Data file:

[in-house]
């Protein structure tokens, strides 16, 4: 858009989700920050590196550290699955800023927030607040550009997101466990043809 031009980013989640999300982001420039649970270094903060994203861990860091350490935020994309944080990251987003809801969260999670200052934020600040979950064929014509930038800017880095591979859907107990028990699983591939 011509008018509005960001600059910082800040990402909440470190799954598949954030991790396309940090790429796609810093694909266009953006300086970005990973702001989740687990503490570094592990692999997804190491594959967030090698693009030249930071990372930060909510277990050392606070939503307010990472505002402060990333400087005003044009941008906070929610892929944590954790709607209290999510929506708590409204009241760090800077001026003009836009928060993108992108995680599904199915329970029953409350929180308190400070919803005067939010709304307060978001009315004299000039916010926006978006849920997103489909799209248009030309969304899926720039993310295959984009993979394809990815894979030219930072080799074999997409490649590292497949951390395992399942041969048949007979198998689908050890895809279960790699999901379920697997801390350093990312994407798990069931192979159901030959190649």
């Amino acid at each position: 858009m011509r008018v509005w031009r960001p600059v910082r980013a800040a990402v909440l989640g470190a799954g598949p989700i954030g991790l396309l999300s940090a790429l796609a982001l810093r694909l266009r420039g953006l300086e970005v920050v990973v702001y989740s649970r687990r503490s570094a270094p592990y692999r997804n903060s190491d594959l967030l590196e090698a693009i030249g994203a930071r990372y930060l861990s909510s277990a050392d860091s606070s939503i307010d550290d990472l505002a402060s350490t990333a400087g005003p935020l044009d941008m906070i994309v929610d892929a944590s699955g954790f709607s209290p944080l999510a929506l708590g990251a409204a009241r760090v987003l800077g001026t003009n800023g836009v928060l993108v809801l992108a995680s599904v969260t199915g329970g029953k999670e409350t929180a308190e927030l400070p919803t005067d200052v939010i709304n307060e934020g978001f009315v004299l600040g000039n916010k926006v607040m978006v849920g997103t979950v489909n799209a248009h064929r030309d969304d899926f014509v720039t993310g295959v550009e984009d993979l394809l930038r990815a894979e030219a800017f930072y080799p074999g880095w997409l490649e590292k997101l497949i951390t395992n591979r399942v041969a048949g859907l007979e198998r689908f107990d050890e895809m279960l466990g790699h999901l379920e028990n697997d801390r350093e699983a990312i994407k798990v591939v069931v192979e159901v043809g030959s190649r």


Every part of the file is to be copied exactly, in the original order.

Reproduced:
[in-house]
């Protein structure tokens, strides 16, 4: 858009989700920050590196550290699955800023927030607040550009997101466990043809 031009980013989640999300982001420039649970270094903060994203861990860091350490935020994309944080990251987003809801969260999670200052934020600040979950064929014509930038800017880095591979859907107990028990699983591939 011509008018509005960001600059910082800040990402909440470190799954598949954030991790396309940090790429796609810093694909266009953006300086970005990973702001989740687990503490570094592990692999997804190491594959967030090698693009030249930071990372930060909510277990050392606070939503307010990472505002402060990333400087005003044009941008906070929610892929944590954790709607209290999510929506708590409204009241760090800077001026003009836009928060993108992108995680599904199915329970029953409350929180308190400070919803005067939010709304307060978001009315004299000039916010926006978006849920997103489909799209248009030309969304899926720039993310295959984009993979394809990815894979030219930072080799074999997409490649590292497949951390395992399942041969048949007979198998689908050890895809279960790699999901379920697997801390350093990312994407798990069931192979159901030959190649």
């Amino acid at each position: 858009m011509r008018v509005w031009r960001p600059v910082r980013a800040a990402v909440l989640g470190a799954g598949p989700i954030g991790l396309l999300s940090a790429l796609a982001l810093r694909l266009r420039g953006l300086e970005v920050v990973v702001y989740s649970r687990r503490s570094a270094p592990y692999r997804n903060s190491d594959l967030l590196e090698a693009i030249g994203a930071r990372y930060l861990s909510s277990a050392d860091s606070s939503i307010d550290d990472l505002a402060s350490t990333a400087g005003p935020l044009d941008m906070i994309v929610d892929a944590s699955g954790f709607s209290p944080l999510a929506l708590g990251a409204a009241r760090v987003l800077g001026t003009n800023g836009v928060l993108v809801l992108a995680s599904v969260t199915g329970g029953k999670e409350t929180a308190e927030l400070p919803t005067d200052v939010i709304n307060e934020g978001f009315v004299l600040g000039n916010k926006v607040m978006v849920g997103t979950v489909n799209a248009h064929r030309d969304d899926f014509v720039t993310g295959v550009e984009d993979l394809l930038r990815a894979e030219a800017f930072y080799p074999g880095w997409l490649e590292k997101l497949i951390t395992n591979r399942v041969a048949g859907l007979e198998r689908f107990d050890e895809m279960l466990g790699h999901l379920e028990n697997d801390r350093e699983a990312i994407k798990v591939v069931v192979e159901v043809g030959s190649r």